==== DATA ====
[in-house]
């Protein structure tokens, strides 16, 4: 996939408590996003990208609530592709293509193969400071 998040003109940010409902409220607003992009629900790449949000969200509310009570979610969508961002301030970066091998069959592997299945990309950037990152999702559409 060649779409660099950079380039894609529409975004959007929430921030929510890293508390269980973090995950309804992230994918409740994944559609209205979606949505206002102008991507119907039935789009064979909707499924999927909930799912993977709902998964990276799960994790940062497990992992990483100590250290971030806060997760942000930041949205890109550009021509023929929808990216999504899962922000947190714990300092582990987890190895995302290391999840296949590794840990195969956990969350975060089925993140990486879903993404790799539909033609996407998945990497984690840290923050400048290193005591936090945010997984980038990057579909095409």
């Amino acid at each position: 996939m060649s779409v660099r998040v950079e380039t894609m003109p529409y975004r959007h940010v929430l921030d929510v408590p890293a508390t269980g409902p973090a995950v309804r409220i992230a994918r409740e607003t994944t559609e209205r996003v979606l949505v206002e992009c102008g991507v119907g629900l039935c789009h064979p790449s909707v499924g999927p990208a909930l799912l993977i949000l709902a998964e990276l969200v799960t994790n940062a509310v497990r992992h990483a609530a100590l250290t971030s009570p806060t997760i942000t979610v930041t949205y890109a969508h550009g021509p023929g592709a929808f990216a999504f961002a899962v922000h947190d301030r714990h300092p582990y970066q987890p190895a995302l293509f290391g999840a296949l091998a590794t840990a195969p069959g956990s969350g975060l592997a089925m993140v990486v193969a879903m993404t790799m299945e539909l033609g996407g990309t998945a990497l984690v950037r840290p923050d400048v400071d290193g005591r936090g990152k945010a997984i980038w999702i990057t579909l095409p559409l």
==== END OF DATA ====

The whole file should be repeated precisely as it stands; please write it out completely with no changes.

[in-house]
């Protein structure tokens, strides 16, 4: 996939408590996003990208609530592709293509193969400071 998040003109940010409902409220607003992009629900790449949000969200509310009570979610969508961002301030970066091998069959592997299945990309950037990152999702559409 060649779409660099950079380039894609529409975004959007929430921030929510890293508390269980973090995950309804992230994918409740994944559609209205979606949505206002102008991507119907039935789009064979909707499924999927909930799912993977709902998964990276799960994790940062497990992992990483100590250290971030806060997760942000930041949205890109550009021509023929929808990216999504899962922000947190714990300092582990987890190895995302290391999840296949590794840990195969956990969350975060089925993140990486879903993404790799539909033609996407998945990497984690840290923050400048290193005591936090945010997984980038990057579909095409």
């Amino acid at each position: 996939m060649s779409v660099r998040v950079e380039t894609m003109p529409y975004r959007h940010v929430l921030d929510v408590p890293a508390t269980g409902p973090a995950v309804r409220i992230a994918r409740e607003t994944t559609e209205r996003v979606l949505v206002e992009c102008g991507v119907g629900l039935c789009h064979p790449s909707v499924g999927p990208a909930l799912l993977i949000l709902a998964e990276l969200v799960t994790n940062a509310v497990r992992h990483a609530a100590l250290t971030s009570p806060t997760i942000t979610v930041t949205y890109a969508h550009g021509p023929g592709a929808f990216a999504f961002a899962v922000h947190d301030r714990h300092p582990y970066q987890p190895a995302l293509f290391g999840a296949l091998a590794t840990a195969p069959g956990s969350g975060l592997a089925m993140v990486v193969a879903m993404t790799m299945e539909l033609g996407g990309t998945a990497l984690v950037r840290p923050d400048v400071d290193g005591r936090g990152k945010a997984i980038w999702i990057t579909l095409p559409l």